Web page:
Melanocortin (MC) Receptors

The Melanocortin (MC) Receptors are positively coupled to adenylate cyclase such that agonist-dependent activation induces intracellular cyclic adenosine monophosphate (cAMP) and subsequent activation of protein kinase A and cAMP response element binding. A core amino acid sequence, His-Phe-Arg-Trp (HFRW), within the MC peptides ACTH, α-MSH, β-MSH, and γ-MSH is key to receptor binding, activation, and biological activity. These biologically active fragments bind to MC receptors, five of which have been named and cloned in sequential order of discovery (MC1–5). They belong to the class of seven transmembrane group of G-protein–coupled receptors.

Melanotan II
121062-08-6
MSG 606
1416983-77-1
Lys-γ3-MSH
156159-18-1
1607799-13-2
Bremelanotide Acetate
1607799-13-2
SHU 9119
168482-23-3
1706524-94-8
B0084-061871
Bremelanotide
189691-06-3
2002-44-0
HS 014
207678-81-7
HS 024
212370-59-7
[D-Trp8]-γ-MSH
321351-81-9
JKC 363
436083-30-6
MCL 0020
475498-26-1
524923-88-4
JNJ10229570
524923-88-4

Background


The melanocortin system comprises five melanocortin receptors (MCRs) that belong to the superfamily of G-protein coupled receptors (GPCRs) and are expressed differentially throughout the body. GPCRs represent the largest family of integral membrane proteins encoded by the human genome and detect a wide variety of ligands, including peptides, hormones, lipids, and nucleotides. Due to their involvement in many physiological processes, GPCRs are the target (directly or indirectly) of approximately 30-50% of current drugs. The five subtypes are melanocortin-1-receptor (MC1R), melanocortin-2-receptor (MC2R), melanocortin-3-receptor (MC3R), melanocortin-4-receptor (MC4R), and melanocortin-5-receptor (MC5R). These belong to class A of the GPCR super family, along with rhodopsin.

MCRs are among the shortest of the GPCRs. Hence the structures of the five receptor isoforms are closely related, and share some common features in binding endogenous agonists/antagonists. The endogenous melanocortin peptide agonists that activate MCRs are derived from the post translational modification of the same precursor polypeptide, pro-opiomelanocortin (POMC, 241 amino acids). These melanocortin ligands (ACTH, α-MSH, β-MSH, and γ-MSH) all contain a common core sequence of HFRW, considered the minimum sequence required to elicit a response from receptor binding.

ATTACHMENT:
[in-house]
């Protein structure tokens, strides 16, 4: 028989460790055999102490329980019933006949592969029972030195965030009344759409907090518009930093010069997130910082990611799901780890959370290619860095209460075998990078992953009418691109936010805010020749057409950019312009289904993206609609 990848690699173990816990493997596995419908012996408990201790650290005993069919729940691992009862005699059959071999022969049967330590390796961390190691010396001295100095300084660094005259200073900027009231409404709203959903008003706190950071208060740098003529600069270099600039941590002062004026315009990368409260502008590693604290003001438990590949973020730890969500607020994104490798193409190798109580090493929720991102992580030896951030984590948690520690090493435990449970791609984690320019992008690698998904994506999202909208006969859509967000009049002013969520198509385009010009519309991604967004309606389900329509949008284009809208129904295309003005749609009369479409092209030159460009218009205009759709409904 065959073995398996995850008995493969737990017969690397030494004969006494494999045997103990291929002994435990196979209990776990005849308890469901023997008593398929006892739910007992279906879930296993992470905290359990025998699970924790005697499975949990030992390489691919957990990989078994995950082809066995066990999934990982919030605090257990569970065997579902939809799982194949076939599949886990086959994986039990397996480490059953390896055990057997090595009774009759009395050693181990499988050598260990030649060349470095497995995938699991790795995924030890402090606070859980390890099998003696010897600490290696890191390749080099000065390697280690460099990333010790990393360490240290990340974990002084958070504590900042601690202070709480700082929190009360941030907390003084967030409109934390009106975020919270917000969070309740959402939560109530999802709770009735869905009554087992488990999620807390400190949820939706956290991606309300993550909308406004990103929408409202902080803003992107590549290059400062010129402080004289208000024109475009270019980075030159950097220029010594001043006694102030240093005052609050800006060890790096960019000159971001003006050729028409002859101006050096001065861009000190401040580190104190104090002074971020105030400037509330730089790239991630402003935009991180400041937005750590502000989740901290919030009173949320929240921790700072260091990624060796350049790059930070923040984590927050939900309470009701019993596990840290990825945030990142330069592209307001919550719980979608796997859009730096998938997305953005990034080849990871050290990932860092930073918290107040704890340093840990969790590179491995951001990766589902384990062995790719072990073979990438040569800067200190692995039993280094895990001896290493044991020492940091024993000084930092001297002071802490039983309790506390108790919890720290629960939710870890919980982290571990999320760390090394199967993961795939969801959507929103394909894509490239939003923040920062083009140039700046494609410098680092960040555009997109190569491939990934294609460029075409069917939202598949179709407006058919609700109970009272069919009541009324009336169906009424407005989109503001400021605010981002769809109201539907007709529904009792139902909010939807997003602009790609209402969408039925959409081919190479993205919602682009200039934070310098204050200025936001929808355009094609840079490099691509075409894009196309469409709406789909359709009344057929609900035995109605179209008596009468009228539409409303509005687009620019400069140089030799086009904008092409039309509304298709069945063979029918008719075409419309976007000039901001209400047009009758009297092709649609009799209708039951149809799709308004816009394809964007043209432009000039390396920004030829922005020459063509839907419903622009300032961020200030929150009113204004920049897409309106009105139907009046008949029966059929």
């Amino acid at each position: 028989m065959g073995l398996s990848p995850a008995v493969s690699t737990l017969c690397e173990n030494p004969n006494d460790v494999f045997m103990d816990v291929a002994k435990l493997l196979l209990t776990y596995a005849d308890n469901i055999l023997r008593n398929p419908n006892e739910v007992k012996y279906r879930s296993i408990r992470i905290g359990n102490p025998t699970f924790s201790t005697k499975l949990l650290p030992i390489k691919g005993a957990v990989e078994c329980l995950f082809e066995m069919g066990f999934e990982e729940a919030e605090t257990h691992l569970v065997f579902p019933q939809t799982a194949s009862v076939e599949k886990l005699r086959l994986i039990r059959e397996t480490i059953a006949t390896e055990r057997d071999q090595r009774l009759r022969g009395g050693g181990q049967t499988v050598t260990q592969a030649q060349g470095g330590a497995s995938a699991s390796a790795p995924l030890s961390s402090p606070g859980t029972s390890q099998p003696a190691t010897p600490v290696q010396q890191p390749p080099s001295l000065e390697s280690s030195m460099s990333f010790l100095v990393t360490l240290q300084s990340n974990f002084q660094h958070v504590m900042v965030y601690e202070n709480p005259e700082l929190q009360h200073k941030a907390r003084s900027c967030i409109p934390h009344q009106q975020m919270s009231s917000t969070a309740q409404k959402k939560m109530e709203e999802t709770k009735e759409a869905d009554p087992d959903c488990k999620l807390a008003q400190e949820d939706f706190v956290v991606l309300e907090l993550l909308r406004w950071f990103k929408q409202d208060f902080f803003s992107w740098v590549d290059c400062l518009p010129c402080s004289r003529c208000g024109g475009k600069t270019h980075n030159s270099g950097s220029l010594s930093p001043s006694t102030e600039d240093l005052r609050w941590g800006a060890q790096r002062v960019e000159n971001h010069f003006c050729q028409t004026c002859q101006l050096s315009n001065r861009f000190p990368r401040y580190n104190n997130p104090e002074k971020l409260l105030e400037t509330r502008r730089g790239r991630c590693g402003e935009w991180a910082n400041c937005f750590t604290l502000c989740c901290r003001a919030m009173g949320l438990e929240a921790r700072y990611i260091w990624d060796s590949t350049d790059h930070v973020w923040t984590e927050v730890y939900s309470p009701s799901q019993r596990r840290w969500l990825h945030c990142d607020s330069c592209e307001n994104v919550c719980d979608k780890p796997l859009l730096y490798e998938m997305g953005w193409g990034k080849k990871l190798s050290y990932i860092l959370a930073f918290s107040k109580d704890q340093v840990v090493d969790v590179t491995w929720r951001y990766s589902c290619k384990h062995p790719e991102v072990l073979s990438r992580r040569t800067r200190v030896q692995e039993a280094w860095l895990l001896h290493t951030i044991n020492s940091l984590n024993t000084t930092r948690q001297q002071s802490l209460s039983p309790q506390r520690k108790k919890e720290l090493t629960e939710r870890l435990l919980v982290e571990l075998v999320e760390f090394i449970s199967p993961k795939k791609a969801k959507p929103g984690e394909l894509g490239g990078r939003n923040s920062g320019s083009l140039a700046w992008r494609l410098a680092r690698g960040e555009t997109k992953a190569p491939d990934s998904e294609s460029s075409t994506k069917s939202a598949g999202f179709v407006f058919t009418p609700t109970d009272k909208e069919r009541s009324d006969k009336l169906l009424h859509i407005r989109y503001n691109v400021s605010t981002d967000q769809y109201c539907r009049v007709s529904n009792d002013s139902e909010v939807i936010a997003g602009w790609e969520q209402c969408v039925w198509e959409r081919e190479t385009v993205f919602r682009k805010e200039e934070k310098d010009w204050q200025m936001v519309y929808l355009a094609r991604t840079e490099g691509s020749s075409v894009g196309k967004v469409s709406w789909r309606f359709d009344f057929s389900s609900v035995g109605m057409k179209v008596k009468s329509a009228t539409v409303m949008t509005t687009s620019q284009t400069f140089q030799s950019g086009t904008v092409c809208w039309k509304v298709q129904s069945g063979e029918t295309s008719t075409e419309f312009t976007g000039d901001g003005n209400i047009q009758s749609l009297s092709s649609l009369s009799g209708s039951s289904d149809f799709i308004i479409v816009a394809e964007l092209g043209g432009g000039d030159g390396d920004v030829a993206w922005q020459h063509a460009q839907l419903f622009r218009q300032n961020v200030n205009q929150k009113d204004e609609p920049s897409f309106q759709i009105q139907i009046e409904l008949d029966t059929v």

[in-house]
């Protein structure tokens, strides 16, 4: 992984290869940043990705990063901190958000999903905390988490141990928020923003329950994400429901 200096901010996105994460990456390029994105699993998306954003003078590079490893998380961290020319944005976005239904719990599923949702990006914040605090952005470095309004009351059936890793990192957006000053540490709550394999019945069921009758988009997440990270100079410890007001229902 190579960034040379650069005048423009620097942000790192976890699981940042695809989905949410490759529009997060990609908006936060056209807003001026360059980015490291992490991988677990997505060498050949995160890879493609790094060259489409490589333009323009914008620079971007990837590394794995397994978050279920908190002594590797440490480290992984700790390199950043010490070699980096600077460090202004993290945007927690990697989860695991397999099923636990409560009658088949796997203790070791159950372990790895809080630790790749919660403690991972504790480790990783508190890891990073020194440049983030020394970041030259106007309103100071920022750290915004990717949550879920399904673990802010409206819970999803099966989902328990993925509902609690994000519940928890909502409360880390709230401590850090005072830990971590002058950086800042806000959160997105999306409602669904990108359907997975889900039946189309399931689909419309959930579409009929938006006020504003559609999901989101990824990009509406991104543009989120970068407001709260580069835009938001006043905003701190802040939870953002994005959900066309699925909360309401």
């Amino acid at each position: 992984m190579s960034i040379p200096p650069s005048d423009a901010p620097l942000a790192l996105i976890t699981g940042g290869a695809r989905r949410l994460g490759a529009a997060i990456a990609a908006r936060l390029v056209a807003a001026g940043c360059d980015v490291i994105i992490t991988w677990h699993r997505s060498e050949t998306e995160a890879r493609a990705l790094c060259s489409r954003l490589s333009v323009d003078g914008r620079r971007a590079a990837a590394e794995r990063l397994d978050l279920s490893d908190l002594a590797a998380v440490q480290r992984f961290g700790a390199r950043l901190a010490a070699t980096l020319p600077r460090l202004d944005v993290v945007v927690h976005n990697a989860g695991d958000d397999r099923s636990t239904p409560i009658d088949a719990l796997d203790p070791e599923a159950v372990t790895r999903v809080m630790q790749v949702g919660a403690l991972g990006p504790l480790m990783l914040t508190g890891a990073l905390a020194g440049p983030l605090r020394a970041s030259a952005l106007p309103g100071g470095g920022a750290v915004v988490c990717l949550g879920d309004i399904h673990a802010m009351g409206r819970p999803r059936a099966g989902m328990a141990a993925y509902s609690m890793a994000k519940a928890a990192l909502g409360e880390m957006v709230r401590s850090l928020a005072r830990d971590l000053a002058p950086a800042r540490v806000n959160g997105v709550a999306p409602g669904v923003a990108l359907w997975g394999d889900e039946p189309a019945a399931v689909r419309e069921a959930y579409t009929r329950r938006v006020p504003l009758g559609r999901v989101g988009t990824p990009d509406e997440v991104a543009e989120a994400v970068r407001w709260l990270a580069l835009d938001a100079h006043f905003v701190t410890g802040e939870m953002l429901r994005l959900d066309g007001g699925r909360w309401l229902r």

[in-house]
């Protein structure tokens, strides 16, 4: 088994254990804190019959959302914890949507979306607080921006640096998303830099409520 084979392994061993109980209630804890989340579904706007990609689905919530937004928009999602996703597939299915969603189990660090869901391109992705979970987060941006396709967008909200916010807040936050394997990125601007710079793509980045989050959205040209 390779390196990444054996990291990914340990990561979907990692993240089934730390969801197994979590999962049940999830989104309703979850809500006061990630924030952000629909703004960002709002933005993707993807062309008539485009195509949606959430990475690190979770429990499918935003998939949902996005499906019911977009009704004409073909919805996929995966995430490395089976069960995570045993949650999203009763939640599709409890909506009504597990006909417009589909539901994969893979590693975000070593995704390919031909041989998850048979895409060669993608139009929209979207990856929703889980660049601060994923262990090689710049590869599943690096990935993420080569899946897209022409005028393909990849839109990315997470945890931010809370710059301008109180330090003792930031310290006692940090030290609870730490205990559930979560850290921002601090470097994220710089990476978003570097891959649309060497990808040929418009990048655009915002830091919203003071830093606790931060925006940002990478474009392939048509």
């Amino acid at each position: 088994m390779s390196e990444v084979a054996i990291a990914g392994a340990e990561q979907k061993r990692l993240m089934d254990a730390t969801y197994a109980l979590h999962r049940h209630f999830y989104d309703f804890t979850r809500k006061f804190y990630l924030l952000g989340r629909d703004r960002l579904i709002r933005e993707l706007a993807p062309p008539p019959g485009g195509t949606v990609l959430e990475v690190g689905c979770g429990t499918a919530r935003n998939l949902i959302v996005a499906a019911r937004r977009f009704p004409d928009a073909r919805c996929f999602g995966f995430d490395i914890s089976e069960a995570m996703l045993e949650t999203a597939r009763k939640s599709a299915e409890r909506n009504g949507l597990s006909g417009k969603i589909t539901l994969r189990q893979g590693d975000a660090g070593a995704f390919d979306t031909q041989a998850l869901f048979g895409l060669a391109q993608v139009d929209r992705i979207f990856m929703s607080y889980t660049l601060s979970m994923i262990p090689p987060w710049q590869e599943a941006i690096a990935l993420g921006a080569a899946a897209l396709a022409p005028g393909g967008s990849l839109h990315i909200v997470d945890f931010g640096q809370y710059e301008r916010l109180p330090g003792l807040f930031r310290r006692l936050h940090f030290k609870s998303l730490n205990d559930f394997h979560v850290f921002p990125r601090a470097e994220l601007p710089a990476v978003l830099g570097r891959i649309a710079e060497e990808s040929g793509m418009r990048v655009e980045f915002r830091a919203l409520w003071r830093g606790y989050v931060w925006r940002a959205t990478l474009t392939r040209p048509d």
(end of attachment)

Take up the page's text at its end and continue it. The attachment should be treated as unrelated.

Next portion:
The physiological functions mediated by the melanocortin receptors are regulated by endogenous agonists and antagonists. The endogenous agonists are α-, β- and γ-melanocyte stimulating hormones (MSH) and adrenocorticotropic hormone (ACTH) and are derived from a common precursor proopiomelanocortin hormone (POMC) through posttranslational processing. The melanocortin antagonists, agouti and agouti-related protein (AGRP), are the only two endogenous antagonists of GPCRs identified to date.

Endogenous Melanocortin Agonists

The endogenous melanocortin agonists are derived through posttranslational processing of their precursor proopiomelanocortin (POMC). POMC is expressed in the brain, skin, immune system and several other peripheral tissues. In the brain POMC is localized to the pituitary gland, the arcuate nucleus and the solitary tract. Posttranslational processing of POMC is tissue specific and results into the production of various bioactive peptides, including α-, β- and γ-MSH and ACTH by the prohormone convertases PC1 and PC2. In the anterior pituitary only prohormone convertase 1 (PC1) is expressed, but not PC2, resulting in the production of ACTH, and β-lipotropin. In contrast, the expression of PC2 within the hypothalamus may lead to the production of α-, β-, and γ-MSH and ACTH. For α-MSH Carboxypeptidase E further removes the C-terminal basic amino acids, followed by amidation and N-acetylation. All POMC derived melanocortin agonist peptides share a common message sequence of His-Phe-Arg-Trp which is postulated to be important for receptor recognition and activation.

Endogenous Melanocortin Antagonists

The Arg-Phe-Phe residues, which are conserved in both Agouti and AGRP, are believed to mimic the agonist Phe-Arg-Trp interactions with the receptors and are critical for antagonistic activity. Pharmacological characterization studies identified that Agouti antagonizes the skin MC1R and the brain MC3/4 receptors, whereas AGRP antagonizes only the brain MC3 and MC4 receptors. Further experimental evidence has been provided that Agouti and AGRP show inverse agonist activity in addition to competitive antagonism. Under physiological conditions, Agouti is expressed in hair follicles of the skin, while AGRP is expressed primarily in the hypothalamus of the brain and adrenal medulla.

References:

Ralalage D E N G. Targeting melanocortin and cholecystokinin receptors via multivalent molecules bearing peptide ligands[M]. The University of Arizona, 2014.

Dehigaspitiya D C. Design, synthesis, and testing of multivalent compounds targeted to melanocortin receptors[M]. The University of Arizona, 2014.